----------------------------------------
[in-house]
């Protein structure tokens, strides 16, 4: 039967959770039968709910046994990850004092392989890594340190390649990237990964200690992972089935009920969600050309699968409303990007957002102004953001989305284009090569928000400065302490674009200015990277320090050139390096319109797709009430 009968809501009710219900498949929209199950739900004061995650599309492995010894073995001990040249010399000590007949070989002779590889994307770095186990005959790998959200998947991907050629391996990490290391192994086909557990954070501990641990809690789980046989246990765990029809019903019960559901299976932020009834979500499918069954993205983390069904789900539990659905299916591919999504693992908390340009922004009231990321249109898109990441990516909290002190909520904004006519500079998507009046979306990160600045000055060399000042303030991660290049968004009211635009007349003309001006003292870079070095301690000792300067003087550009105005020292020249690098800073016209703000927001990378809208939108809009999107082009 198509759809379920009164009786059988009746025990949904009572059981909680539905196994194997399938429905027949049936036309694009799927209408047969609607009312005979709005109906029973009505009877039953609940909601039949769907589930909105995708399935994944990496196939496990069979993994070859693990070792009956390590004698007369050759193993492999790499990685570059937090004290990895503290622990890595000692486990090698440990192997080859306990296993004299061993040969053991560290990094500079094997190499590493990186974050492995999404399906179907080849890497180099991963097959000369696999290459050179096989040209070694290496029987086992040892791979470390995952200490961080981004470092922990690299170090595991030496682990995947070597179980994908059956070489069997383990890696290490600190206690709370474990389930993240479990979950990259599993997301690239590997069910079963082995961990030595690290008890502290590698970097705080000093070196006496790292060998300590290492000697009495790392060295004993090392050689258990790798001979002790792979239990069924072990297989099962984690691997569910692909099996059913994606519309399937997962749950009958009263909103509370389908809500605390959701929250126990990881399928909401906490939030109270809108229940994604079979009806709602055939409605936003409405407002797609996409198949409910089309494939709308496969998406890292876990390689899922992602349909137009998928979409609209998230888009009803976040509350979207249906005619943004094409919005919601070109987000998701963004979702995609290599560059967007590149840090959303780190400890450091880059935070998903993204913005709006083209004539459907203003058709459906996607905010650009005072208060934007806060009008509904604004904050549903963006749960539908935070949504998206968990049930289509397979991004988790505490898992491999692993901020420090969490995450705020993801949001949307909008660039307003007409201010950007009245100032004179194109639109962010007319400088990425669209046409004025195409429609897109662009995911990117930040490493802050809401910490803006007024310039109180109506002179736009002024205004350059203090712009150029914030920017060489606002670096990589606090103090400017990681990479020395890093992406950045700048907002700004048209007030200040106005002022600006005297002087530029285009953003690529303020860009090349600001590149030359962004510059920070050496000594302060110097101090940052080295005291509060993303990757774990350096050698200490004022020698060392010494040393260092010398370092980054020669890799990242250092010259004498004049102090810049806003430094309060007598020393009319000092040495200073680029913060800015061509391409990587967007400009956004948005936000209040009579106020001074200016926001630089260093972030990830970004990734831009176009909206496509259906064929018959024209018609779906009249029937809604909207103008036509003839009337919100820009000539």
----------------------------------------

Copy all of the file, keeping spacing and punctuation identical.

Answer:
[in-house]
């Protein structure tokens, strides 16, 4: 039967959770039968709910046994990850004092392989890594340190390649990237990964200690992972089935009920969600050309699968409303990007957002102004953001989305284009090569928000400065302490674009200015990277320090050139390096319109797709009430 009968809501009710219900498949929209199950739900004061995650599309492995010894073995001990040249010399000590007949070989002779590889994307770095186990005959790998959200998947991907050629391996990490290391192994086909557990954070501990641990809690789980046989246990765990029809019903019960559901299976932020009834979500499918069954993205983390069904789900539990659905299916591919999504693992908390340009922004009231990321249109898109990441990516909290002190909520904004006519500079998507009046979306990160600045000055060399000042303030991660290049968004009211635009007349003309001006003292870079070095301690000792300067003087550009105005020292020249690098800073016209703000927001990378809208939108809009999107082009 198509759809379920009164009786059988009746025990949904009572059981909680539905196994194997399938429905027949049936036309694009799927209408047969609607009312005979709005109906029973009505009877039953609940909601039949769907589930909105995708399935994944990496196939496990069979993994070859693990070792009956390590004698007369050759193993492999790499990685570059937090004290990895503290622990890595000692486990090698440990192997080859306990296993004299061993040969053991560290990094500079094997190499590493990186974050492995999404399906179907080849890497180099991963097959000369696999290459050179096989040209070694290496029987086992040892791979470390995952200490961080981004470092922990690299170090595991030496682990995947070597179980994908059956070489069997383990890696290490600190206690709370474990389930993240479990979950990259599993997301690239590997069910079963082995961990030595690290008890502290590698970097705080000093070196006496790292060998300590290492000697009495790392060295004993090392050689258990790798001979002790792979239990069924072990297989099962984690691997569910692909099996059913994606519309399937997962749950009958009263909103509370389908809500605390959701929250126990990881399928909401906490939030109270809108229940994604079979009806709602055939409605936003409405407002797609996409198949409910089309494939709308496969998406890292876990390689899922992602349909137009998928979409609209998230888009009803976040509350979207249906005619943004094409919005919601070109987000998701963004979702995609290599560059967007590149840090959303780190400890450091880059935070998903993204913005709006083209004539459907203003058709459906996607905010650009005072208060934007806060009008509904604004904050549903963006749960539908935070949504998206968990049930289509397979991004988790505490898992491999692993901020420090969490995450705020993801949001949307909008660039307003007409201010950007009245100032004179194109639109962010007319400088990425669209046409004025195409429609897109662009995911990117930040490493802050809401910490803006007024310039109180109506002179736009002024205004350059203090712009150029914030920017060489606002670096990589606090103090400017990681990479020395890093992406950045700048907002700004048209007030200040106005002022600006005297002087530029285009953003690529303020860009090349600001590149030359962004510059920070050496000594302060110097101090940052080295005291509060993303990757774990350096050698200490004022020698060392010494040393260092010398370092980054020669890799990242250092010259004498004049102090810049806003430094309060007598020393009319000092040495200073680029913060800015061509391409990587967007400009956004948005936000209040009579106020001074200016926001630089260093972030990830970004990734831009176009909206496509259906064929018959024209018609779906009249029937809604909207103008036509003839009337919100820009000539």